Last night, Travis d’Arnaud was 3-for-4 with five RBI. Three of those five RBI came on an eighth inning double which put the Braves ahead 11-10. This was the same d’Arnaud he rage released last year.
You couldn’t help but notice the same game d’Arnaud won, the .208/.269/.250 hitting Ramos flew out with the tying run on second to end the game.
Case-in-point, Ramos called six outside pitches when Marcell Ozuna was up last week, and on a 3-2 pitch, he called the same pitch Ozuna struck out on the previous day. Short of using a megaphone, Ramos couldn’t have made the pitch type and location any more obvious.
This is normally where we go to Jarred Kelenic and Justin Dunn. On that note, the Mets called up Brian Dozier despite his bit really fully preparing for the season and his not taking part in summer camp.
By hastily starting an ill-prepared Dozier, the Mets have admitted Cano is no more than a platoon player making that trade somehow worse.
On the topic of the platoon, you know who was a really good right-handed platoon option? Wilmer Flores.
However, the Mets non-tendered Flores partially because of a knee condition he never actually had. Instead, they replaced him with Jed Lowrie, a player who actually had a knee injury.
That knee injury is the invented condition of PCL laxity. Even better than the conjured up diagnosis was it taking nearly a year-and-a-half to get a second opinion.
While the Mets are getting nothing from the impending free agent Marisnick, and their bullpen has been struggling Blake Taylor has been terrific out of the Houston Astros bullpen.
The list with Van Wagenen goes on and on. He told us he was replacing Zack Wheeler with Marcus Stroman, who was in the same rotation. He then let Wheeler walk and actually replaced him with Rick Porcello and Michael Wacha while trying to tell us the pitching improved.
Don’t forget his continuously telling us he wasn’t going to fire Carlos Beltran only to fire Beltran before he managed a game.
It’s like Van Wagenen is George Costanza. Every instinct is wrought with failure. The key difference is Costanza was the assistant to the traveling secretary, and Van Wagenen is the GM.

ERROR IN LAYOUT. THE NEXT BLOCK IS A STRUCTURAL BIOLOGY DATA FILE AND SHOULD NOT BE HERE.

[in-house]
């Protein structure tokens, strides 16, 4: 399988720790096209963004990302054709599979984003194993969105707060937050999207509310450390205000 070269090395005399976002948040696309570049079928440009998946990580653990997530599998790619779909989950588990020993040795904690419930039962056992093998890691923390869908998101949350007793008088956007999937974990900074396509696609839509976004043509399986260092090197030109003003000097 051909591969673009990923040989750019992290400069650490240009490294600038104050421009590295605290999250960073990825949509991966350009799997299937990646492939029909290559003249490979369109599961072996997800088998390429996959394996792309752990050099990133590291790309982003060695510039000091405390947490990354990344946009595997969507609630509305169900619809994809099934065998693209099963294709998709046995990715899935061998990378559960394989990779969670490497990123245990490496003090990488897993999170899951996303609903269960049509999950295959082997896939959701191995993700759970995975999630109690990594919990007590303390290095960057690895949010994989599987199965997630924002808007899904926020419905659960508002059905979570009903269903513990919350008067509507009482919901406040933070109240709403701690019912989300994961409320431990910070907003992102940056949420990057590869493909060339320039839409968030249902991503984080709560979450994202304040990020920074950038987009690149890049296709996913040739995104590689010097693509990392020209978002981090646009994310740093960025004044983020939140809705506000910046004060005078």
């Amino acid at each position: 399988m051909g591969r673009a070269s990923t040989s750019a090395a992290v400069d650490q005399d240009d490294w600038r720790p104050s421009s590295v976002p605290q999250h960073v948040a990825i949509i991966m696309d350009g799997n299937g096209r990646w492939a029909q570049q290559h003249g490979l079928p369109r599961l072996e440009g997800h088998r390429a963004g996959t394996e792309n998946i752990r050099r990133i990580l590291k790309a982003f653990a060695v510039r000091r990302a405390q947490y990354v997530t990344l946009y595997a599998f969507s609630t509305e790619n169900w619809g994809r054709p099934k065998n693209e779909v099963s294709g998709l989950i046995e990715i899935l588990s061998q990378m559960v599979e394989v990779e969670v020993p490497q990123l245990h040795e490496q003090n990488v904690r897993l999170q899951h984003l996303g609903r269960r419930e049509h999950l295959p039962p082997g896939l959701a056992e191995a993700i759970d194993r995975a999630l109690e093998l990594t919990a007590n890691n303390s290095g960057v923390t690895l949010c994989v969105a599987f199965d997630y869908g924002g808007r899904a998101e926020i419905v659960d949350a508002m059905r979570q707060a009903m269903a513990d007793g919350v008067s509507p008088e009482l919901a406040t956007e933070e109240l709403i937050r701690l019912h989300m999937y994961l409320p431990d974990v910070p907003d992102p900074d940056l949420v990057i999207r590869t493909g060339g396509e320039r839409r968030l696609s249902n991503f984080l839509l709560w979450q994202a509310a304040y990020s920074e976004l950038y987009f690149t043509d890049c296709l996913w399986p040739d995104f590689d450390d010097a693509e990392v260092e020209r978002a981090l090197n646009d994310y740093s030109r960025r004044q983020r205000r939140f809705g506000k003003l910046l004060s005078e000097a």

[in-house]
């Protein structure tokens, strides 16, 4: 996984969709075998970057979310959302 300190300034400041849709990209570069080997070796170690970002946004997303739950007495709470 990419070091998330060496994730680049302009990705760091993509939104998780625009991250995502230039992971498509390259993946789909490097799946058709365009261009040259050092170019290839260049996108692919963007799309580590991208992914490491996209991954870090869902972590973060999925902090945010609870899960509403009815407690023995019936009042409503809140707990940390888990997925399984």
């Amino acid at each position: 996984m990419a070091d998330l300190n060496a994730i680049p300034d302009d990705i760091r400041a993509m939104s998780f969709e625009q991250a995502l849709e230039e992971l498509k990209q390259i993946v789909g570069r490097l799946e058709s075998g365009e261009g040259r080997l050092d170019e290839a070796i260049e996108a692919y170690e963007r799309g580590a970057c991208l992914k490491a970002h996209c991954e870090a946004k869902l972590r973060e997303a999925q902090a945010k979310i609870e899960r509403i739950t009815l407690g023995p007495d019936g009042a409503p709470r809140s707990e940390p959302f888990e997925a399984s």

The other difference is Van Wagenen is real. He’s all too real.
The following people were mentioned: Curtis Granderson, J.D. Davis, Seth Lugo, Jake Marisnick, Marcus Stroman, Noah Syndergaard, Jeremy Hefner, Luis Rojas, Carlos Beltran, Mickey Callaway, Phil Regan, Jeremy Accardo, Steven Matz, Dellin Betances, Edwin Diaz, Justin Wilson, Jeurys Familia, Mo Vaughn, Jared Kelenic, Justin Dunn, Andres Gimenez, Mark Vientos, Rick Porcello, Jason Vargas, Bartolo Colon, R.A. Dickey, Asdrubal Cabrera, Devin Mesoraco, and others.
Look, when you have a trade with the framework of Robinson Cano and Edwin Diaz for Jarred Kelenic and Justin Dunn blow up in your face while getting absolutely nothing of value from free agent signings like Jeurys Familia and Jed Lowrie, and you are still cheered at a Mets game, chances are you believe you are Teflon.
Better yet, you probably believe no matter what you do people will buy whatever you are saying. We’re seeing the effects of that.
Despite Zack Wheeler and Marcus Stroman appearing in the same rotation last year, Van Wagenen is selling Stroman as a replacement for Wheeler in the rotation. Despite touting a rotation of four aces with Jacob deGrom, Noah Syndergaard, Steven Matz, and Wheeler last year, now with the signings of Rick Porcello and Michael Wacha, Van Wagenen is selling the Mets having six starters who are number four or better.
Worse yet, Van Wagenen is now touting the Mets rotation as the deepest in the game. That is despite the fact Wacha has shoulder problems and isn’t really a Major League caliber starting pitcher right now. Porcello has value, and may be in line for a rebound, but he is really no more than a fifth starter. Regardless, overselling this rotation which is clearly worse than the 2019 rotation is evidence of how little Van Wagenen thinks of everyone’s intellect.
It gets worse.
Despite not adding any relievers to the bullpen, Van Wagenen is touting how he improved the bullpen. He has done that by claiming the team has added Seth Lugo and Robert Gsellman to the bullpen. If you think you are taking crazy pills or have amnesia, you don’t. Both Lugo and Gsellman were in the bullpen last year. Same goes for Brad Brach.
Saying the Mets have addressed the bullpen by adding Lugo and Gsellman is like saying the Mets have improved the lineup by not trading Brandon Nimmo this offseason, or by having Jeff McNeil in it after his late season injury. Fact is, keeping the same players doesn’t upgrade anything. It is treading water, but Van Wagenen doesn’t think anyone is intelligent enough to discover that.
Believe it or not, it gets better. Van Wagenen actually had the temerity to say this, “We’re in a position now where we can only look to make good baseball deals and not feel like we have to do something.”
That’s right. Fifteen months into his tenure as the Mets General Manager, he is boldly saying that now he is only looking to make good baseball deals instead of making moves for their own sake.
Seeing his affinity for his former clients like Robinson Cano and Jed Lowrie, you’re now free to draw your own conclusions about whether they were good baseball deals, or whether there was a compulsion to something. Really, you can make that about any decision made prior to his next one.
Based on his history, it’ll be a bad one, he’ll think we’re all stupid as evidenced by his nonsense explanation, and we’ll just be sitting around waiting for the Steve Cohen Era to truly begin.